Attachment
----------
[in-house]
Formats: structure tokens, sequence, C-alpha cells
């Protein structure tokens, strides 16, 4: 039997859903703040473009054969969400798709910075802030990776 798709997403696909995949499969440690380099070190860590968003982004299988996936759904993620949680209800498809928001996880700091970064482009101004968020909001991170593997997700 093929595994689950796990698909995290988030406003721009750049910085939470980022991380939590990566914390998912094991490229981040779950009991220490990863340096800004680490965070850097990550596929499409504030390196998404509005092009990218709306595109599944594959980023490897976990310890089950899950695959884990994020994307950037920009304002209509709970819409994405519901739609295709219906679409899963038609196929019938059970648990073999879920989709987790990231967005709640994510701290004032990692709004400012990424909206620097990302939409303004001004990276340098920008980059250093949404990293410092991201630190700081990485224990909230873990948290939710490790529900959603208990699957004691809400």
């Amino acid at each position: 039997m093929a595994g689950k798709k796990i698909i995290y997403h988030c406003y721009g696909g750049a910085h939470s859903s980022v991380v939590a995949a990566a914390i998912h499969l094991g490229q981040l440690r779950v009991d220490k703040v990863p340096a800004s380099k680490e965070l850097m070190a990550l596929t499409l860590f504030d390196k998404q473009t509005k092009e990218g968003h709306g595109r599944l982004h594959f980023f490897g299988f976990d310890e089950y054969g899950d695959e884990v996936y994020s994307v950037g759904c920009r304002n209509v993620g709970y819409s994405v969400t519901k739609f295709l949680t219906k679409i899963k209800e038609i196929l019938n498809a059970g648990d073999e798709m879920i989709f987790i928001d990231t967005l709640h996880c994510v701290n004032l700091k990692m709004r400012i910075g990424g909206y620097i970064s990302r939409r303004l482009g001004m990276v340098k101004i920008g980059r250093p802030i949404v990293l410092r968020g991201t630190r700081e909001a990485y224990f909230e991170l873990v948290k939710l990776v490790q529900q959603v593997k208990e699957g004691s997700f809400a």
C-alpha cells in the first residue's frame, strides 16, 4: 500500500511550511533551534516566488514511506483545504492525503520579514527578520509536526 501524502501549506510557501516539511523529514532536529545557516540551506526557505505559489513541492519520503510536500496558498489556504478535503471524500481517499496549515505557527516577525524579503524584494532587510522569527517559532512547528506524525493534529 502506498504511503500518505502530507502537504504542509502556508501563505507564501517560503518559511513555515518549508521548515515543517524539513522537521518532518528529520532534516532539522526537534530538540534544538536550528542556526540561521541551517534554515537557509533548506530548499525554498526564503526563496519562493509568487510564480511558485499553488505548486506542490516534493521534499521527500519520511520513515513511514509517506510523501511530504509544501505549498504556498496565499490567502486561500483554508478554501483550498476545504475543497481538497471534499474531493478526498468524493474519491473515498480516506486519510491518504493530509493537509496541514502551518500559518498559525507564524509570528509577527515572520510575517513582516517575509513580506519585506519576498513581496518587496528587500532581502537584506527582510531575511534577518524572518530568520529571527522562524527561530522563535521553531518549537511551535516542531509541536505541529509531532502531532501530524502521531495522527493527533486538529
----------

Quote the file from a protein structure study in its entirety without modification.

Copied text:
[in-house]
Formats: structure tokens, sequence, C-alpha cells
């Protein structure tokens, strides 16, 4: 039997859903703040473009054969969400798709910075802030990776 798709997403696909995949499969440690380099070190860590968003982004299988996936759904993620949680209800498809928001996880700091970064482009101004968020909001991170593997997700 093929595994689950796990698909995290988030406003721009750049910085939470980022991380939590990566914390998912094991490229981040779950009991220490990863340096800004680490965070850097990550596929499409504030390196998404509005092009990218709306595109599944594959980023490897976990310890089950899950695959884990994020994307950037920009304002209509709970819409994405519901739609295709219906679409899963038609196929019938059970648990073999879920989709987790990231967005709640994510701290004032990692709004400012990424909206620097990302939409303004001004990276340098920008980059250093949404990293410092991201630190700081990485224990909230873990948290939710490790529900959603208990699957004691809400």
């Amino acid at each position: 039997m093929a595994g689950k798709k796990i698909i995290y997403h988030c406003y721009g696909g750049a910085h939470s859903s980022v991380v939590a995949a990566a914390i998912h499969l094991g490229q981040l440690r779950v009991d220490k703040v990863p340096a800004s380099k680490e965070l850097m070190a990550l596929t499409l860590f504030d390196k998404q473009t509005k092009e990218g968003h709306g595109r599944l982004h594959f980023f490897g299988f976990d310890e089950y054969g899950d695959e884990v996936y994020s994307v950037g759904c920009r304002n209509v993620g709970y819409s994405v969400t519901k739609f295709l949680t219906k679409i899963k209800e038609i196929l019938n498809a059970g648990d073999e798709m879920i989709f987790i928001d990231t967005l709640h996880c994510v701290n004032l700091k990692m709004r400012i910075g990424g909206y620097i970064s990302r939409r303004l482009g001004m990276v340098k101004i920008g980059r250093p802030i949404v990293l410092r968020g991201t630190r700081e909001a990485y224990f909230e991170l873990v948290k939710l990776v490790q529900q959603v593997k208990e699957g004691s997700f809400a």
C-alpha cells in the first residue's frame, strides 16, 4: 500500500511550511533551534516566488514511506483545504492525503520579514527578520509536526 501524502501549506510557501516539511523529514532536529545557516540551506526557505505559489513541492519520503510536500496558498489556504478535503471524500481517499496549515505557527516577525524579503524584494532587510522569527517559532512547528506524525493534529 502506498504511503500518505502530507502537504504542509502556508501563505507564501517560503518559511513555515518549508521548515515543517524539513522537521518532518528529520532534516532539522526537534530538540534544538536550528542556526540561521541551517534554515537557509533548506530548499525554498526564503526563496519562493509568487510564480511558485499553488505548486506542490516534493521534499521527500519520511520513515513511514509517506510523501511530504509544501505549498504556498496565499490567502486561500483554508478554501483550498476545504475543497481538497471534499474531493478526498468524493474519491473515498480516506486519510491518504493530509493537509496541514502551518500559518498559525507564524509570528509577527515572520510575517513582516517575509513580506519585506519576498513581496518587496528587500532581502537584506527582510531575511534577518524572518530568520529571527522562524527561530522563535521553531518549537511551535516542531509541536505541529509531532502531532501530524502521531495522527493527533486538529